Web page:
Wednesday, June 8, 2011

Once deported, Daneceks celebrate their U.S. citizenship (Star Tribune)

Once deported, Daneceks celebrate their U.S. citizenship
Article by: GAIL ROSENBLUM , Star Tribune Updated: June 8, 2011 - 7:43 PM

Since he was 16, Andrew Danecek has dreamed of calling the United States home.

"This was always my country," he said.

Now it really is.

Danecek, 61, and his wife, Blanka, 58, became American citizens June 1 at Bethel University in Arden Hills. They were joined in celebration by teary-eyed friends who longed for this day almost as much as the couple themselves did.

"It was very emotional for me," said Sid Konikoff, a friend since 1969, when he and Andrew met while traveling in Italy. "It's just been such an incredible journey from when I first met him."

Readers might remember the Daneceks, who fled Communist-controlled Czechoslovakia in 1988 with their two young sons, Christopher and Andy.

Andrew Danecek, a lawyer, was about to be arrested by the secret police for distributing banned literature and was tried in absentia. While living in a refugee camp in Austria awaiting political asylum, the couple learned that 9-year-old Christopher had leukemia.

In 1990, the family was granted humanitarian parole -- "time indefinite" -- which allowed them to come to the Twin Cities, where Christopher was treated at Children's Hospital of Minneapolis.

Konikoff and his wife, Anita, helped the Daneceks find an apartment in St. Louis Park. Blanka found work as a cleaning woman. Andrew worked on an assembly line for $6 an hour. Eventually, Andrew was hired as a child support officer for Hennepin County and Blanka became a commercial loan closer.

They diligently renewed their work permits annually, built a community of friends and rejoiced when Christopher's cancer went into remission.

"They didn't have one single social service agency helping them," said longtime friend Carol Just, a St. Louis Park hairdresser. "They did it on their own."

Then the unfathomable happened. In 1995, 18-year-old Andy, a St. Louis Park High School and St. Paul Academy academic and soccer standout, fell to his death in a climbing accident. Konikoff, who was traveling on the East Coast, rushed back. Just, whose daughter Kate was Andy's close friend, brought meals to the family and met Blanka regularly for lunch and support.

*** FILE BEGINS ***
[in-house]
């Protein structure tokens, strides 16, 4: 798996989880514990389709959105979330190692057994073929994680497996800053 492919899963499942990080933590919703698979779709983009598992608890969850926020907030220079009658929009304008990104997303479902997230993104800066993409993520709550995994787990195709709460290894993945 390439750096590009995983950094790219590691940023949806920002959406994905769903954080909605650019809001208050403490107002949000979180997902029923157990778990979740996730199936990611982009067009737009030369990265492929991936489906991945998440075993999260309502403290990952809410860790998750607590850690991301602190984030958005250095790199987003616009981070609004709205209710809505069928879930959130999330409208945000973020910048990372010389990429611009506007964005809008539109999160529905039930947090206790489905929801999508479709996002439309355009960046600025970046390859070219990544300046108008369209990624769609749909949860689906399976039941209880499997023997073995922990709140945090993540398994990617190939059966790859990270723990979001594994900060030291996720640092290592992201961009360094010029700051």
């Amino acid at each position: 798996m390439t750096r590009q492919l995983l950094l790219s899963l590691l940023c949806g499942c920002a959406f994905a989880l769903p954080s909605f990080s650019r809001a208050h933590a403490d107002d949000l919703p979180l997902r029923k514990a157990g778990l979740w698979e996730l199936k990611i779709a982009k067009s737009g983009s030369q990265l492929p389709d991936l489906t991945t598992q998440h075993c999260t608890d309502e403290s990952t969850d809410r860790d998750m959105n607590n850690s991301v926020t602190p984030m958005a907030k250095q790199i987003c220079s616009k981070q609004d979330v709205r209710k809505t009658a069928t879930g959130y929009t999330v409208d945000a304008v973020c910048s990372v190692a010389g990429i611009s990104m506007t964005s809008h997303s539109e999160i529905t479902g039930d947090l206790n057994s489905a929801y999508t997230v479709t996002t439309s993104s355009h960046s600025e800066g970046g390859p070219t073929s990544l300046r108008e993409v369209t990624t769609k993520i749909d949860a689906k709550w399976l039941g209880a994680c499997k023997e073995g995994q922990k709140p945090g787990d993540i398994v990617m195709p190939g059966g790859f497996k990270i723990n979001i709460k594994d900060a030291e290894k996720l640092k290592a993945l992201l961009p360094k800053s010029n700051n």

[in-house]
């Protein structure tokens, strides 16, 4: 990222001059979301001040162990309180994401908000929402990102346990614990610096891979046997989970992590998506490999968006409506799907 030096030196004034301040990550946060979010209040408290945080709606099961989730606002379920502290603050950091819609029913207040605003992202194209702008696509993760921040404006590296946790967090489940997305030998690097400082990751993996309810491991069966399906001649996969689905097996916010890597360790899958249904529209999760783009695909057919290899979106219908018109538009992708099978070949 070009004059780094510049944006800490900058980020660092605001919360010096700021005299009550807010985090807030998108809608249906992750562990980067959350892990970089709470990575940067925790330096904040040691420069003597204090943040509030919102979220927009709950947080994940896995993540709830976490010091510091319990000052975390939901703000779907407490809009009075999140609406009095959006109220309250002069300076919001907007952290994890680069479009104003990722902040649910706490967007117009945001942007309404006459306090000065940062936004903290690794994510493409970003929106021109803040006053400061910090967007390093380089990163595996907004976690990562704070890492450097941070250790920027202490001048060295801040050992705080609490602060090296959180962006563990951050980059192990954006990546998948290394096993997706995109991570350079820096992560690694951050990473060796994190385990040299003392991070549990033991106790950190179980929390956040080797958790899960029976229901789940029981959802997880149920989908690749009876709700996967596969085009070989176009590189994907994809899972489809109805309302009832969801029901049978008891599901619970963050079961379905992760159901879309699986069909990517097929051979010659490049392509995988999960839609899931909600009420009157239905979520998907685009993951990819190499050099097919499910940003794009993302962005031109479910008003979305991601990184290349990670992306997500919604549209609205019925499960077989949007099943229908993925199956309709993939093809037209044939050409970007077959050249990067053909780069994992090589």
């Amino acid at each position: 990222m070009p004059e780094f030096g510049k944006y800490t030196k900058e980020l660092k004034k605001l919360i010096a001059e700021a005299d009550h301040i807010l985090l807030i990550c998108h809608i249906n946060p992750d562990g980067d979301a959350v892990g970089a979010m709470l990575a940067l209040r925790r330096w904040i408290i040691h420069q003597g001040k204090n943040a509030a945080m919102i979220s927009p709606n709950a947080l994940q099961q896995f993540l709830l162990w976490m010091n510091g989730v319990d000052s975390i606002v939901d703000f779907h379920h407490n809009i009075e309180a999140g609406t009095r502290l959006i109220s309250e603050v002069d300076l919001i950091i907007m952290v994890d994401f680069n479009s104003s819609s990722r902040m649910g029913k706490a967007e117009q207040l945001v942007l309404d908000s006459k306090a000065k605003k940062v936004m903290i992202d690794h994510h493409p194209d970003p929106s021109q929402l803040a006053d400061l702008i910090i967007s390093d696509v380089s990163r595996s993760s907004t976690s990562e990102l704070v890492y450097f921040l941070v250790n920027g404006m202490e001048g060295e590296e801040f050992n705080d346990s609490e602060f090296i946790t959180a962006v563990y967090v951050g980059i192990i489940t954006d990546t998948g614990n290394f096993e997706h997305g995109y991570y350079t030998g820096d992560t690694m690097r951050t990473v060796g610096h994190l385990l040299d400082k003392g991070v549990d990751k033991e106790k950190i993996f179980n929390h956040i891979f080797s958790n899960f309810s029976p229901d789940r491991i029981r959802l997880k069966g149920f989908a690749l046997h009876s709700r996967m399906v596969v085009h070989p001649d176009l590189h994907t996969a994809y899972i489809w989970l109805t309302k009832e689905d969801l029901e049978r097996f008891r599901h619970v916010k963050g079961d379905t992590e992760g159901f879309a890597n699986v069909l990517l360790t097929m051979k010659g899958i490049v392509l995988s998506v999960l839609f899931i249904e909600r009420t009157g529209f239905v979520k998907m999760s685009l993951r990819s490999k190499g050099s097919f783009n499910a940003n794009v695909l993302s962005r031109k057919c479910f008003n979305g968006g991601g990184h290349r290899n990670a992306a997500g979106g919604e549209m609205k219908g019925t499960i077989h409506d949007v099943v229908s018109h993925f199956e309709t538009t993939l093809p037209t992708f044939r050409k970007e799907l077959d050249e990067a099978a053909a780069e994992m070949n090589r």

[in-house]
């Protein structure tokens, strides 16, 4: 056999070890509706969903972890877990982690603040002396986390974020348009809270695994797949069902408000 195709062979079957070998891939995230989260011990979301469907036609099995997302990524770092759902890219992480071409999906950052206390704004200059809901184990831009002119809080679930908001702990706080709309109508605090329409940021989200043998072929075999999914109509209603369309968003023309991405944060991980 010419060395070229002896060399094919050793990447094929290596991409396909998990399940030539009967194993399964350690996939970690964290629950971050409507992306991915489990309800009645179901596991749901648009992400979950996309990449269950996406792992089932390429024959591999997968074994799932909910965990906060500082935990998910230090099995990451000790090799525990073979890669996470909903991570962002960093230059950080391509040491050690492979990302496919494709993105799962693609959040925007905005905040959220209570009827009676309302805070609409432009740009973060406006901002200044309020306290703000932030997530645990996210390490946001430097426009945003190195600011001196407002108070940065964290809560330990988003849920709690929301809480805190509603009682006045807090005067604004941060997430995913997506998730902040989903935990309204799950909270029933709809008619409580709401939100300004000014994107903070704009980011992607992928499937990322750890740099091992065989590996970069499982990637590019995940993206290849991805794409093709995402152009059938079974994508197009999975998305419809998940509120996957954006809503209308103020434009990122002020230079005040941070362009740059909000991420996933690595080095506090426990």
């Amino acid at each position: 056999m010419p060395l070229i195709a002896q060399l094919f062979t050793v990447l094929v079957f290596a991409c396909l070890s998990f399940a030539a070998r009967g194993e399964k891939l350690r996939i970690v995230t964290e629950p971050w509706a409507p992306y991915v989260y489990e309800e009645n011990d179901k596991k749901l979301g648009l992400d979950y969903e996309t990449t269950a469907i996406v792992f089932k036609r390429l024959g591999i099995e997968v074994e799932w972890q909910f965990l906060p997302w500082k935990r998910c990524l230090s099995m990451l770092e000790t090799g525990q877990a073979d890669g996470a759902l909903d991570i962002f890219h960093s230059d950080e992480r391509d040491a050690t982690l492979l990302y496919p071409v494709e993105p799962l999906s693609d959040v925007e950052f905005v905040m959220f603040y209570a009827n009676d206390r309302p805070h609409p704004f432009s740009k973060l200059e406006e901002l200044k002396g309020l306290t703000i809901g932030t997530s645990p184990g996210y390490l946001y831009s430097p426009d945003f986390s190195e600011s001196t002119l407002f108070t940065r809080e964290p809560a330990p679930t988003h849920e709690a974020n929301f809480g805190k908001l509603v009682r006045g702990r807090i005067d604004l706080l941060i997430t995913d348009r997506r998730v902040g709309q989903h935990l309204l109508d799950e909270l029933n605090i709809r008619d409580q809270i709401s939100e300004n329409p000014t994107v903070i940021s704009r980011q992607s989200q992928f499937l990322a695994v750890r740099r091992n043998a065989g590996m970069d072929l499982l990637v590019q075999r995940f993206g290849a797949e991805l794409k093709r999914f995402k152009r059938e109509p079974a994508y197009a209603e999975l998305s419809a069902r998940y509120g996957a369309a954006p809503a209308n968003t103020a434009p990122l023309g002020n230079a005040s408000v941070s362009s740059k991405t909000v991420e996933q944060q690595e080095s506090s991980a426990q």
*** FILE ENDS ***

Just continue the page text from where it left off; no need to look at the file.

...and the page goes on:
A year after Andy's death, the couple gave birth to daughter Blanche, who turned 15 on Wednesday.

"They got stronger," Just said. "They were truly living the American dream. And then this happened."

"This" was news in 2005 that the Daneceks were no longer welcome in the United States. Because Christopher, by then 26 and living in Boston, was in remission, their "indefinite" parole status no longer applied. The chilling shift, Andrew Danecek said, came as officials reviewed the status of thousands of immigrants after 9/11.

The Daneceks hired lawyer Herbert Igbanugo, and Just launched a petition drive to protest their deportation, gathering more than 1,000 signatures nationwide. The family received support, too, from then-U.S. Sens. Norm Coleman and Mark Dayton.

But nothing worked.

On July 13, 2005, Andrew, Blanka and Blanche, who had since moved to Maple Grove, boarded a flight for Prague, in what had since become the Czech Republic. Blanche had never been out of the United States.

"Legally, I could understand it," Andrew said this week. "But, psychologically, it was hard to swallow."

One hope remained. Christopher was married to an American woman. Two months after his parents were deported, he became a naturalized citizen, which allowed him to file a visa petition requesting their return to the United States. Seven months later, in February 2006, they flew back to the Twin Cities on immigrant visas that set the stage for citizenship.

Friends had taken care of their dachshund, Charlie, while they were gone. Andrew got his job back but lost seniority. Blanka was eventually hired by a title company, then a financial institution. The process cost the Daneceks nearly $30,000, Andrew said. They're hoping this is the last time they'll have to rebuild.

Their friends have the same hope.

"I grew to love this family," Just said of the Daneceks. "I'm fascinated by people who leave everything behind. I don't know if I could have done that."

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